Features included in this release are the ability to:

  • Create business locations
  • Manage special hours
  • Mark a location as permanently closed
  • Manage business photos
  • Invite & remove managers on locations and business acounts
  • Read listing state to identify listings that are Google updated, duplicates or suspended
  • Filter locations by name, category or label
  • Set the service area by specifying a point and radius

Features that are not supported by this release of the GMB API and must still be done manually with the location dashboard:

  • Insights
  • Reviews
  • Verification
  • Creating Business Accounts
  • Resolving issues with suspended or duplicate listings
  • Requesting Ownership
  • Ability to query user generated content associated with the listing

Obviously these missing features make the API less useful in any business oriented forward facing dashboard an agency might design but the API should still facilitate managing the basics of listings at scale.

There are several other limitations including the fact that accounts that have not been bulk verified can only manage 100 locations. This will force agencies that manage a lot of individual locations to have multiple accounts to do so.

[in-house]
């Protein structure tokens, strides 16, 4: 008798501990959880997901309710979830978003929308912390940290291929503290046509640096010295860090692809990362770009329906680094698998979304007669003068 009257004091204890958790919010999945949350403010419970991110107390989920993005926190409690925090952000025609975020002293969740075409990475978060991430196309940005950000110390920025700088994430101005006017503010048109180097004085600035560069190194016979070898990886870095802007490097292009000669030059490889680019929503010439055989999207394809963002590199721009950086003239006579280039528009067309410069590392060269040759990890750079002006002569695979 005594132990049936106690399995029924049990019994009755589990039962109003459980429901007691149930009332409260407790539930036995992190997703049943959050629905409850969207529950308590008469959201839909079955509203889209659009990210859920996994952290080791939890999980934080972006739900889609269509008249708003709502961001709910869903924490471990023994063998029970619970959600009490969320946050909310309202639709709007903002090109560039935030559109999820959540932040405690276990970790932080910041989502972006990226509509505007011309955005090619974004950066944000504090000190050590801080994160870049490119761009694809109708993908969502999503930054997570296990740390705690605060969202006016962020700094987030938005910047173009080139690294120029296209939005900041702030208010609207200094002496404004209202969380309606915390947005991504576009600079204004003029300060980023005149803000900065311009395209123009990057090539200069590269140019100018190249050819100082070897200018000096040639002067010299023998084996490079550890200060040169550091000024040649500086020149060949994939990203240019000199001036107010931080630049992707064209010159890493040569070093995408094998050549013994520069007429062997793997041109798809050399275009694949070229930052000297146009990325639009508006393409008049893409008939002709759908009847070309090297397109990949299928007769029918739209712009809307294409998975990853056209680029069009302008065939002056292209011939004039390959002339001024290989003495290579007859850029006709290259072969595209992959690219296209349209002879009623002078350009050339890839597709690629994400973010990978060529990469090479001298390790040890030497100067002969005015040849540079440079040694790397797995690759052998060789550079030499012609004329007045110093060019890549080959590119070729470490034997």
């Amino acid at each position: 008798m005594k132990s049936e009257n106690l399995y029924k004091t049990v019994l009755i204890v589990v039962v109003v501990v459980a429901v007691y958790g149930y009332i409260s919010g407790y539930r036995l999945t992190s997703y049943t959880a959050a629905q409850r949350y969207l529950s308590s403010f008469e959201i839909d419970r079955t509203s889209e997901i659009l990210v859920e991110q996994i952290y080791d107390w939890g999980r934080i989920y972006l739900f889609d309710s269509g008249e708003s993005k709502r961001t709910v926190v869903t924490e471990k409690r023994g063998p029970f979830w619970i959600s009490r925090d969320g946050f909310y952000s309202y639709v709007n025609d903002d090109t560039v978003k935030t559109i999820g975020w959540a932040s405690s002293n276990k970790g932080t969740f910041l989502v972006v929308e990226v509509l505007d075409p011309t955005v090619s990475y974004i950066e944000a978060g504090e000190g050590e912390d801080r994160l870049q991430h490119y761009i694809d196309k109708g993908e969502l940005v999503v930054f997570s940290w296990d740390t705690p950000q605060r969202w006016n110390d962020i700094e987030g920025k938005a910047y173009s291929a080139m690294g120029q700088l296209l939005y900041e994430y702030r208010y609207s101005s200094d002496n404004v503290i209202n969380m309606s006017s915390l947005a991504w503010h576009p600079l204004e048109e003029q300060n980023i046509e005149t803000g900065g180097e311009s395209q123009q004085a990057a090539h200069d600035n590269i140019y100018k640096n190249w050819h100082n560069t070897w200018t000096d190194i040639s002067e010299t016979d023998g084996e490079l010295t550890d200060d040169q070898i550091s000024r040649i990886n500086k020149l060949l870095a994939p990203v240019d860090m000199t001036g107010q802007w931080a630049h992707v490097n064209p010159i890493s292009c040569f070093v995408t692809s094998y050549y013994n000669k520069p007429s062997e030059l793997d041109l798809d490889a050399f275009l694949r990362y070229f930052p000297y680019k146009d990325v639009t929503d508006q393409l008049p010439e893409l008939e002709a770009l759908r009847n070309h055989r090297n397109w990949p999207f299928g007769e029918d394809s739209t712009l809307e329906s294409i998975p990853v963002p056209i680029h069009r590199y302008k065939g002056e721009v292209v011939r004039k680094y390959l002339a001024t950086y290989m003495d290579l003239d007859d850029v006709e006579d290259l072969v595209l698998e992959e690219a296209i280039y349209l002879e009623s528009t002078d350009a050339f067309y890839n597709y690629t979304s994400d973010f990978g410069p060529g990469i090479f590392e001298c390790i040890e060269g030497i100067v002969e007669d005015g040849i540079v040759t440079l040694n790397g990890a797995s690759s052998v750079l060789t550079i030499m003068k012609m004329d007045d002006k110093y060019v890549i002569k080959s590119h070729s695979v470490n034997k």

By default an API account (known as a basic account) allows for 1000 edits/creates per day, and 100,000 reads per day. Apparently application can be made for a standard account that has a higher daily edit rate of 10,000 edits/creates per day.

Screenshot 2015-12-14 13.40.01An interesting feature for those managing Adwords for clients but not managing their GMB listings is the ability to use the API to create/update listings and and then link unverified locations in the GMB to their Adwords campaigns.

Google has released a new set of documentation for the GMB API that includes guides, reference materials as well as samples and client libraries downloads for Java, C# & PHP and the Google API discovery service. Google has also made available a complete list of categories by country with this release. The FAQ can be view here.



LocalU Blog: Video Deep Dive: Google Local Gets a Promotion

In this video discussion at the LocalU forum David Mihm, Mary Bowling and I look at how the role of Google Local at Google and where does it fit vis a vis Plus and search.

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In thinking about the role of Local at Google, going forward we look at a number of interesting recent developments as well as the forced separation from Google Plus and consider the implications of these moves. Has the importance of local decreased or increased at Google?

Developing Knowledge about Local Search